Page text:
Abstract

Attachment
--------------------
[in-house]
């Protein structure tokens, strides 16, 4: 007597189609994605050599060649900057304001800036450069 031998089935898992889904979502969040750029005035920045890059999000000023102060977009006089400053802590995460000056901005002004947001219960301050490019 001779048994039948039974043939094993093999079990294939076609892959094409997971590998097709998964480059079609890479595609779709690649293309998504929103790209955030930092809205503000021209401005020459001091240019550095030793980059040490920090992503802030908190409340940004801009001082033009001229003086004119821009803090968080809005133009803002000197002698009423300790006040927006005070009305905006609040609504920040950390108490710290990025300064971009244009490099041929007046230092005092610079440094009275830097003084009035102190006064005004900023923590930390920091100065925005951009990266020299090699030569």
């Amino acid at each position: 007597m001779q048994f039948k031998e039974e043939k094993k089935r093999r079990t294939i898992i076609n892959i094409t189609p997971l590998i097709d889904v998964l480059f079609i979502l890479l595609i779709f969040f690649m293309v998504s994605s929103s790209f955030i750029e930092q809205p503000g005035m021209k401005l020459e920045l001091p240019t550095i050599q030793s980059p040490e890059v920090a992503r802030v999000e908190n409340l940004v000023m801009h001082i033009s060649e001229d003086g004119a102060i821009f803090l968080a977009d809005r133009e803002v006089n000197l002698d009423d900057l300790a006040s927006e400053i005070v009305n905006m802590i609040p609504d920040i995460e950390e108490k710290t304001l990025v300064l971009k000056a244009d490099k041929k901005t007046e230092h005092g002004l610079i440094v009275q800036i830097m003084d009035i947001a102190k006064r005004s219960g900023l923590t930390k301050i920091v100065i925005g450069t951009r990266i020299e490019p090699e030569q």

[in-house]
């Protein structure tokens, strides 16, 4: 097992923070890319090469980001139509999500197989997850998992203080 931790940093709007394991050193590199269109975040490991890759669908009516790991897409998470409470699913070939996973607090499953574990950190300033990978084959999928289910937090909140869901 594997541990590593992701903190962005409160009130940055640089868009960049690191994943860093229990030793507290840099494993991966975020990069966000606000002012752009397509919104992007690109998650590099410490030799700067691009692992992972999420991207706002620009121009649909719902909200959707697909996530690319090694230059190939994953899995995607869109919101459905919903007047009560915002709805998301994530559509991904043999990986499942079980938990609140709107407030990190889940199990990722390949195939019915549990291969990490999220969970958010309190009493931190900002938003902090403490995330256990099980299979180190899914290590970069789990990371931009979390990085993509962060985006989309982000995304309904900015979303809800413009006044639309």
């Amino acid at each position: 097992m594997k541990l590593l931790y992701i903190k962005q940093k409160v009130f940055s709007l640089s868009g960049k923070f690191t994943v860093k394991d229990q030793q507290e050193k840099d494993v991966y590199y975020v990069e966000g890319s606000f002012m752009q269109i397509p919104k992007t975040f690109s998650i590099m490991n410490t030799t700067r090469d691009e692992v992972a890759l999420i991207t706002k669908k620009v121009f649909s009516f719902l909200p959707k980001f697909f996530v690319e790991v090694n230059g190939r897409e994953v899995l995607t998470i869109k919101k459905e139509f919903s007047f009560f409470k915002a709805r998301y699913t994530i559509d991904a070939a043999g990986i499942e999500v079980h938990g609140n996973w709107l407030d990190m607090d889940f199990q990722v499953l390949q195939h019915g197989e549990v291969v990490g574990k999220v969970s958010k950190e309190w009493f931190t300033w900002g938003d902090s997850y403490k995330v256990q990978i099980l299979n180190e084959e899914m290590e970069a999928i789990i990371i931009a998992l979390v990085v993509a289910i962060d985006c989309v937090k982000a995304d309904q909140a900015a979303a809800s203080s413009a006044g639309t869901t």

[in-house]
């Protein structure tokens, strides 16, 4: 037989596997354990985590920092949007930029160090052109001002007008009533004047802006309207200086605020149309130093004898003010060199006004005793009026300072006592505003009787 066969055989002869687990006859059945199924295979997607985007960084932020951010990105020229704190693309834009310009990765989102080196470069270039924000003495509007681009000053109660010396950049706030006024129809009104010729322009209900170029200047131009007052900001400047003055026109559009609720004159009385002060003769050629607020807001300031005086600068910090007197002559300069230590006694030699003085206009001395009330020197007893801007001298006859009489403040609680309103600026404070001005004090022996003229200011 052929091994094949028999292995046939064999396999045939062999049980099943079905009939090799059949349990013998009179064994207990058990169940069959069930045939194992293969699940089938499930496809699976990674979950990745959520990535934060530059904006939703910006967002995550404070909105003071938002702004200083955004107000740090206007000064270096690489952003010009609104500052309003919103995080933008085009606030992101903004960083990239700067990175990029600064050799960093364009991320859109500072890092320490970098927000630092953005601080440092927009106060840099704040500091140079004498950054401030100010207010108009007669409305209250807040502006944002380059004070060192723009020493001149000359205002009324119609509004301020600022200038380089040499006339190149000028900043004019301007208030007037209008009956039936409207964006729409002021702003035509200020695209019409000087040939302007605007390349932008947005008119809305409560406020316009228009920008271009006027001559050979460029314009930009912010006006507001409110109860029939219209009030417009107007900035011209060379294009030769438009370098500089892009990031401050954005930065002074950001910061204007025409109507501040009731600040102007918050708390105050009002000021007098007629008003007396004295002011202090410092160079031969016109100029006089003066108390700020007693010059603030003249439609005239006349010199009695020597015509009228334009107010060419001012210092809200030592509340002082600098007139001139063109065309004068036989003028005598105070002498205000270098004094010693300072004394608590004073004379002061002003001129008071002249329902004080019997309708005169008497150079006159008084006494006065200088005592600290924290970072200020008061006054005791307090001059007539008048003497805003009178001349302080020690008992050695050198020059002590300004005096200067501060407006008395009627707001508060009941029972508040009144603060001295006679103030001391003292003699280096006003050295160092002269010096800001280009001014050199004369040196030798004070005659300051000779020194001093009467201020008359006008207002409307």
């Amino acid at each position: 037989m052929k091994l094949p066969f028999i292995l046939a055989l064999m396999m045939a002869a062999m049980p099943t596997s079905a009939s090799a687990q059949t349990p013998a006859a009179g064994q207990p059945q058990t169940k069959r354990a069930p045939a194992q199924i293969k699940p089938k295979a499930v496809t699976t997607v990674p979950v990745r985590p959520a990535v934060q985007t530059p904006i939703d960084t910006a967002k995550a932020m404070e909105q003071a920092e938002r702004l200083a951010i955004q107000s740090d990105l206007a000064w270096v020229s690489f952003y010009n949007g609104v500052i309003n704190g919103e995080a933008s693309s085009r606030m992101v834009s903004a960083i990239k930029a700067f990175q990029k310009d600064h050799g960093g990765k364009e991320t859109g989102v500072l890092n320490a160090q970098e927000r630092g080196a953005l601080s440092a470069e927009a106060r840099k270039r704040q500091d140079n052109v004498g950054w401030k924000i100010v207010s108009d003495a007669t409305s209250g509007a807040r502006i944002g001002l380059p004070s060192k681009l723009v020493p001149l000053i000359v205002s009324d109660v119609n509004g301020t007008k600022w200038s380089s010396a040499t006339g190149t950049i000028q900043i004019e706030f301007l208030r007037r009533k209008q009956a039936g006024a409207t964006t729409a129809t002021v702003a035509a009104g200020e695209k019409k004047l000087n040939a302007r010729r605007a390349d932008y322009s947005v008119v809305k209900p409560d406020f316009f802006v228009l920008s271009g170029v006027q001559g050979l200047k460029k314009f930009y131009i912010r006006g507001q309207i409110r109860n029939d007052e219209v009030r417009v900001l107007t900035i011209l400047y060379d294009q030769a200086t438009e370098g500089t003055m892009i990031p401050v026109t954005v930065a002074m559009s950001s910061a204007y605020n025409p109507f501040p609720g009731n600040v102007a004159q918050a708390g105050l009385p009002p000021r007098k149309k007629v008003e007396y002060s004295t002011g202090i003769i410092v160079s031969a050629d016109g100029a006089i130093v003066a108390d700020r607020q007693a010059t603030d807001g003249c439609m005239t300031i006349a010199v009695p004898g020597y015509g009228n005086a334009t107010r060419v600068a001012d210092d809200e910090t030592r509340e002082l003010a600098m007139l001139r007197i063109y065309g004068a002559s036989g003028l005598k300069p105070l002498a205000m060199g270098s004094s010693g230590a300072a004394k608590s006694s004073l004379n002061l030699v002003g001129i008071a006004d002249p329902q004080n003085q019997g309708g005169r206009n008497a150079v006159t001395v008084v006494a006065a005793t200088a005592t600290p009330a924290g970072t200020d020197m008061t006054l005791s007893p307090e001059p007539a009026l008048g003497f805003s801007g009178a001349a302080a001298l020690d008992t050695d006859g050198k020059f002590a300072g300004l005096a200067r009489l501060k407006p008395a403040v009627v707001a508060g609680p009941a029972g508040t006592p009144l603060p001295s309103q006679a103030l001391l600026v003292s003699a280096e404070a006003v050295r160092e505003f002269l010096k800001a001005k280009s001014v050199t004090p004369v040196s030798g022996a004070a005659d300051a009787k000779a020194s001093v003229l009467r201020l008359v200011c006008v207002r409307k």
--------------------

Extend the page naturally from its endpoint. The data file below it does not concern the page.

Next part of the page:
Electrorheological (ER) and magnetorheological (MR) flow mode dampers can exhibit biviscous damping behavior. Such behavior is characterized by a high damping preyield region for low velocities, with a transition to a relatively lower postyield damping, once the damper force exceeds the yield force of the damper. The biviscous damping behavior is a result of leakage, defined as a second path of Newtonian flow in addition to the Bingham plastic flow through the ER or MR valve. We experimentally demonstrate such bilinear damping behavior in a monotube ER shock absorber. The ER fluid is typically assumed to behave as a Bingham plastic fluid. Thus, two perspectives are examined to predict damping performance of the ER monotube shock absorber. First, the quasi-steady Bingham plastic analysis is coupled with a mechanical analysis of the leakage effects. Second, a biviscous constitutive perspective is described that allows for the leakage effects to be described as an apparent preyield viscosity of the ER fluid. Both perspectives prove to be useful in describing damping performance of the ER monotube shock absorber.

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